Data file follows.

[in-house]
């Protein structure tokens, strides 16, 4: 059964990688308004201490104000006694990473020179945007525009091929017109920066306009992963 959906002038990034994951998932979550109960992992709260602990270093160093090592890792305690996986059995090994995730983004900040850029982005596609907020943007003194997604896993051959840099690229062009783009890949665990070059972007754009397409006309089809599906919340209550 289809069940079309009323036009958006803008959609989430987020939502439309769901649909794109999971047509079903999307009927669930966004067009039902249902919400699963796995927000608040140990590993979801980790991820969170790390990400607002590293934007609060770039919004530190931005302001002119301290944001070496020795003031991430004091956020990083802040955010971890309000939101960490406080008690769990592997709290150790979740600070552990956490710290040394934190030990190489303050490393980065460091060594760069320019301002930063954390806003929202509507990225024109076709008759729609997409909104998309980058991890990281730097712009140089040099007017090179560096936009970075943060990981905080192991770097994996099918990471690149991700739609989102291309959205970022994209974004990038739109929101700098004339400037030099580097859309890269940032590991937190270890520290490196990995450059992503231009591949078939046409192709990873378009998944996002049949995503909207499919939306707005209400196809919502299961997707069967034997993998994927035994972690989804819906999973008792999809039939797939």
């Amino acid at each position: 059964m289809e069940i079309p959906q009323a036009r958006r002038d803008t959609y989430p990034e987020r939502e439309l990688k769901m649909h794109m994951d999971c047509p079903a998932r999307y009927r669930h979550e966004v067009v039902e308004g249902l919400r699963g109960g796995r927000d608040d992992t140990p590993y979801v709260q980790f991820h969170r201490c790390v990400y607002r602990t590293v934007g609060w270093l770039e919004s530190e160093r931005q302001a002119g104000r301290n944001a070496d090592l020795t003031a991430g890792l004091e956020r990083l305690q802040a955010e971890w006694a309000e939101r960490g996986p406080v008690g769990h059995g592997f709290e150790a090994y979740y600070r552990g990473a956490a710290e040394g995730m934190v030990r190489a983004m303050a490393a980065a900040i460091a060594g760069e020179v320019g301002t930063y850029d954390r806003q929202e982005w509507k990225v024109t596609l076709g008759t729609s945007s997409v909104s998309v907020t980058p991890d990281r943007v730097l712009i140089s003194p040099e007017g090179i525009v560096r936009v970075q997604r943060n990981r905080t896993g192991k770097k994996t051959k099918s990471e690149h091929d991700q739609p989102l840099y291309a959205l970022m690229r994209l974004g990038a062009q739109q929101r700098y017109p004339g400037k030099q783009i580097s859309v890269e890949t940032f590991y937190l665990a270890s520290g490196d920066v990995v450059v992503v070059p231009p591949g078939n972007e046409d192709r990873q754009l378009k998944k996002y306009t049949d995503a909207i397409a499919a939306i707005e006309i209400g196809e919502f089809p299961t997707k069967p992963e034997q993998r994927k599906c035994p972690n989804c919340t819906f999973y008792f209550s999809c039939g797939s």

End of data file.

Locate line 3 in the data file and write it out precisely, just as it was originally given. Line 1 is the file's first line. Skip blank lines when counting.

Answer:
């Amino acid at each position: 059964m289809e069940i079309p959906q009323a036009r958006r002038d803008t959609y989430p990034e987020r939502e439309l990688k769901m649909h794109m994951d999971c047509p079903a998932r999307y009927r669930h979550e966004v067009v039902e308004g249902l919400r699963g109960g796995r927000d608040d992992t140990p590993y979801v709260q980790f991820h969170r201490c790390v990400y607002r602990t590293v934007g609060w270093l770039e919004s530190e160093r931005q302001a002119g104000r301290n944001a070496d090592l020795t003031a991430g890792l004091e956020r990083l305690q802040a955010e971890w006694a309000e939101r960490g996986p406080v008690g769990h059995g592997f709290e150790a090994y979740y600070r552990g990473a956490a710290e040394g995730m934190v030990r190489a983004m303050a490393a980065a900040i460091a060594g760069e020179v320019g301002t930063y850029d954390r806003q929202e982005w509507k990225v024109t596609l076709g008759t729609s945007s997409v909104s998309v907020t980058p991890d990281r943007v730097l712009i140089s003194p040099e007017g090179i525009v560096r936009v970075q997604r943060n990981r905080t896993g192991k770097k994996t051959k099918s990471e690149h091929d991700q739609p989102l840099y291309a959205l970022m690229r994209l974004g990038a062009q739109q929101r700098y017109p004339g400037k030099q783009i580097s859309v890269e890949t940032f590991y937190l665990a270890s520290g490196d920066v990995v450059v992503v070059p231009p591949g078939n972007e046409d192709r990873q754009l378009k998944k996002y306009t049949d995503a909207i397409a499919a939306i707005e006309i209400g196809e919502f089809p299961t997707k069967p992963e034997q993998r994927k599906c035994p972690n989804c919340t819906f999973y008792f209550s999809c039939g797939s």